These are indeed distributed in several trees, in which it is possible to spend skill points (obtained via collectibles, leveling up, etc.) in order to improve our powers. And, if so far we haven’t talked about our supernatural gifts, it’s because we don’t have many in the first chapters (and we have to keep a few secrets for the final test , no?). During his 6 hours, we simply got our hands on 3 powers that our hero uses to fight. Divided into elements, each power can be easily assimilated to the weapons found in most FPS, especially since GhostWire: Tokyo is played in subjective view.
GhostWire: Tokyo gave us a glimpse of pretty scary sequences and above all very well staged
Thus the power of the Wind acts a bit like a gun and a main weapon at a high rate and with good precision. Fire, on the other hand, is a powerful element capable of shooting precisely and at long range like a sniper, but also to be charged to launch a high explosive fireball, like a grenade launcher. Finally, we were able to approach Water, a useful short-range feat that can hit multiple targets in a wide area. A physical weapon is also in the game, a fearsome and accurate bow that instantly kills most enemies with a headshot. When they have one, that is. We’re going to refrain from talking about the bestiary for the moment, since apart from Slendermans equipped with an umbrella, headless schoolgirls and a freaking weirdo with a pair of giant scissors, as well as a few variants of all these critters, we don’t have haven’t met many people yet. We will see that in the long term. In all cases, the monsters we have encountered all tell a story. They are the “physical” form of societal traumas and often come from urban legends or Japanese folklore. The finds are brilliant, the design is neat and their animations, sometimes fluid, sometimes sinisterly jerky, give them a real cachet, a real identity. It is only a pity that the fights lack a bit of pep, even ifthey are visually appealing and choreographed.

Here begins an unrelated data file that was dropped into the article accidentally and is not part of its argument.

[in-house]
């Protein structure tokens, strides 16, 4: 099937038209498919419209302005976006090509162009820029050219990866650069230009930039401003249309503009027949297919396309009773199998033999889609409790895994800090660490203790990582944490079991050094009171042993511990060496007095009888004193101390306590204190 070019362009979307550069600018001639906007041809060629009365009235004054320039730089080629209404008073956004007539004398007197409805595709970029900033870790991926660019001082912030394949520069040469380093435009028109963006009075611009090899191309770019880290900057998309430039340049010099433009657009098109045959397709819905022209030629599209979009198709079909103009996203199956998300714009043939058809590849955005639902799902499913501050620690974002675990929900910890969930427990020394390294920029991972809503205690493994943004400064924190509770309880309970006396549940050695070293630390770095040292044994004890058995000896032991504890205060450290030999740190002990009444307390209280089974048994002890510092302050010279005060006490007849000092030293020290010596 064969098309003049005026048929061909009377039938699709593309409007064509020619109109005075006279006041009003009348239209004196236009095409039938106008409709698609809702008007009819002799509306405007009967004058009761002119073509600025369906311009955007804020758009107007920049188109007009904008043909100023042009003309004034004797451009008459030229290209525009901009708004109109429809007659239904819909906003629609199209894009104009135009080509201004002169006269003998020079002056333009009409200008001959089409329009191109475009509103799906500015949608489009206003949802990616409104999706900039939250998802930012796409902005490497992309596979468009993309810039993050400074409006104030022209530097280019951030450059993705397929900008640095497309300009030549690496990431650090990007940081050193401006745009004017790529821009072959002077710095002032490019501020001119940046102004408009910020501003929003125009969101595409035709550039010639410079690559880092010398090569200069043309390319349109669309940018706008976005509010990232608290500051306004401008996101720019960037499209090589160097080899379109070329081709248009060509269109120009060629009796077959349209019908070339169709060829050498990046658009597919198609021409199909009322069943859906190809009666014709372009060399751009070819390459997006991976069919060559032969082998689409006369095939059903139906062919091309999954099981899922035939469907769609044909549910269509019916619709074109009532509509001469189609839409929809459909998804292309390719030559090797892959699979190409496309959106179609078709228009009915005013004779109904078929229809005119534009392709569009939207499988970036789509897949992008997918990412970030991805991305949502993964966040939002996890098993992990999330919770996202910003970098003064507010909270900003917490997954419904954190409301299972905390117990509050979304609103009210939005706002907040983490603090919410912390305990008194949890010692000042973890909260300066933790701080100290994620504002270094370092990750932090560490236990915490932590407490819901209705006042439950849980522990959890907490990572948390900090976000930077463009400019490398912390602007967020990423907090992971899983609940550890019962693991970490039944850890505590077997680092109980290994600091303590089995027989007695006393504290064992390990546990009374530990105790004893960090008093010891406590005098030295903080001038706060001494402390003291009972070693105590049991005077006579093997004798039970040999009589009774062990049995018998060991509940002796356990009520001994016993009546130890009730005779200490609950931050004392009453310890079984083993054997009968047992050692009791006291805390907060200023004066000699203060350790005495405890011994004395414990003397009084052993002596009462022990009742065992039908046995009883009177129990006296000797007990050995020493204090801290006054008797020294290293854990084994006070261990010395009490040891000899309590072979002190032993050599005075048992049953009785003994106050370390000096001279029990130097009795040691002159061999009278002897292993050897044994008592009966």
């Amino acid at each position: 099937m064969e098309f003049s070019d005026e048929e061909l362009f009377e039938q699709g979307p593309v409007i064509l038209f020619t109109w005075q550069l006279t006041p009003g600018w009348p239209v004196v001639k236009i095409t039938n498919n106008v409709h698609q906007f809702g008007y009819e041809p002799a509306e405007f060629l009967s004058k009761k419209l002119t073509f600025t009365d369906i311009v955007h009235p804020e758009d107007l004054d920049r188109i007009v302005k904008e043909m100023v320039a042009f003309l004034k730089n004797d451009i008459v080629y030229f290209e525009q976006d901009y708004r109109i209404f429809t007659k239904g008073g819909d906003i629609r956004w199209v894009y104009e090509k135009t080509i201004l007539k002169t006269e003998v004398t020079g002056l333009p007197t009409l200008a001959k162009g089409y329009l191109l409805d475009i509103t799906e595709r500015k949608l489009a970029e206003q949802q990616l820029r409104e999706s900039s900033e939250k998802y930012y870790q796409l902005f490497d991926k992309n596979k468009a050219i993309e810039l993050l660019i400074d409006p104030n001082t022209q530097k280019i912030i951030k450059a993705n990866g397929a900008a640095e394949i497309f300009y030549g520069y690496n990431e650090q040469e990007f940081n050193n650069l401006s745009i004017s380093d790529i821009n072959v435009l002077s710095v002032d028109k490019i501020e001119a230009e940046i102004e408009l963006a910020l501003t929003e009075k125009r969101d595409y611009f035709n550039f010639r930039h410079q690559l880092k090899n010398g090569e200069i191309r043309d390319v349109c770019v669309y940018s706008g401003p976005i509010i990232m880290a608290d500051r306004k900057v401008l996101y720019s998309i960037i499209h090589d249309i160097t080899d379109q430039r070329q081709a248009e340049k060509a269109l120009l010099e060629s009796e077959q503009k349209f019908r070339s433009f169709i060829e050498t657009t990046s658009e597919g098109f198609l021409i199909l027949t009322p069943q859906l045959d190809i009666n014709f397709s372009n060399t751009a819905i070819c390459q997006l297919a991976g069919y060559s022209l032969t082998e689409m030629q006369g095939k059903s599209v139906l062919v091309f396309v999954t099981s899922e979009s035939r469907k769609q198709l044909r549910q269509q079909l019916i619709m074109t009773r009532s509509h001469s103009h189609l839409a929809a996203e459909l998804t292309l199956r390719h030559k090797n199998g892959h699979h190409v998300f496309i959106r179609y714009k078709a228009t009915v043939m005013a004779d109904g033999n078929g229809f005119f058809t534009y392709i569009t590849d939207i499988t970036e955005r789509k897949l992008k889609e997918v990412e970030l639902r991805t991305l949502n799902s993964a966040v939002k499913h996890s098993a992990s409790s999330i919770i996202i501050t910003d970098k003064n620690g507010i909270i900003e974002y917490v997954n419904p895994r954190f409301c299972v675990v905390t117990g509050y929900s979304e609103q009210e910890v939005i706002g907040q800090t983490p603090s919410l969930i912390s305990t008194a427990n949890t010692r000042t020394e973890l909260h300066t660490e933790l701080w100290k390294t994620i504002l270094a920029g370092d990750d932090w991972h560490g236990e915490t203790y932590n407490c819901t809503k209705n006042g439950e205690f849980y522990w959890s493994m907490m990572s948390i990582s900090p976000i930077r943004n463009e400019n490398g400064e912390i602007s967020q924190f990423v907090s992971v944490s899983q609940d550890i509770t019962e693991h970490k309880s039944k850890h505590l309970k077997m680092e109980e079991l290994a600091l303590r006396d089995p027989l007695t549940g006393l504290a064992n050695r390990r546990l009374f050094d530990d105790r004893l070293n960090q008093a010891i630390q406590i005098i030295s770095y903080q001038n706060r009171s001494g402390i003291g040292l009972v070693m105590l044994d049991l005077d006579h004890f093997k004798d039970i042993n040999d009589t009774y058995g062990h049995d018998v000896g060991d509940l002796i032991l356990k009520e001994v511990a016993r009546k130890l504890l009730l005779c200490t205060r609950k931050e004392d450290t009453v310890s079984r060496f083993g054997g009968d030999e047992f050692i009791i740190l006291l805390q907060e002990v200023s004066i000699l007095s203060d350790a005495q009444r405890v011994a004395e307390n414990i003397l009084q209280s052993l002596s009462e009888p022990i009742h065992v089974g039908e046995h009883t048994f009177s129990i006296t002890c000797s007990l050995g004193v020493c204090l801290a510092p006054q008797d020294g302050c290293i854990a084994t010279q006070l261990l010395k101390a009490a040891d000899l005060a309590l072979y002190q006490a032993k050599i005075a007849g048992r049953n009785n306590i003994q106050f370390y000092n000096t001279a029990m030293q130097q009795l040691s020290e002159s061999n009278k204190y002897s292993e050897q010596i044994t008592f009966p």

We also have to see several other points that we have not detailed here too much, such as the open world and in particular its ability to renew itself. Tokyo is a huge and very urban city, which leaves little room for the discovery of different environments. Moreover, for the little that we have seen so far, the structure of the exploration is very classic, with, for example, a map divided into sectors trapped in a deadly fog, which must always be freed from the same way, by purifying a sanctuary. We will not talk about redundancy here since, as we will see in the test, the mechanics are skillfully merged with the lore and everything seems coherent and organic, but Ultimately, it remains to be seen whether the sauce will take just as much.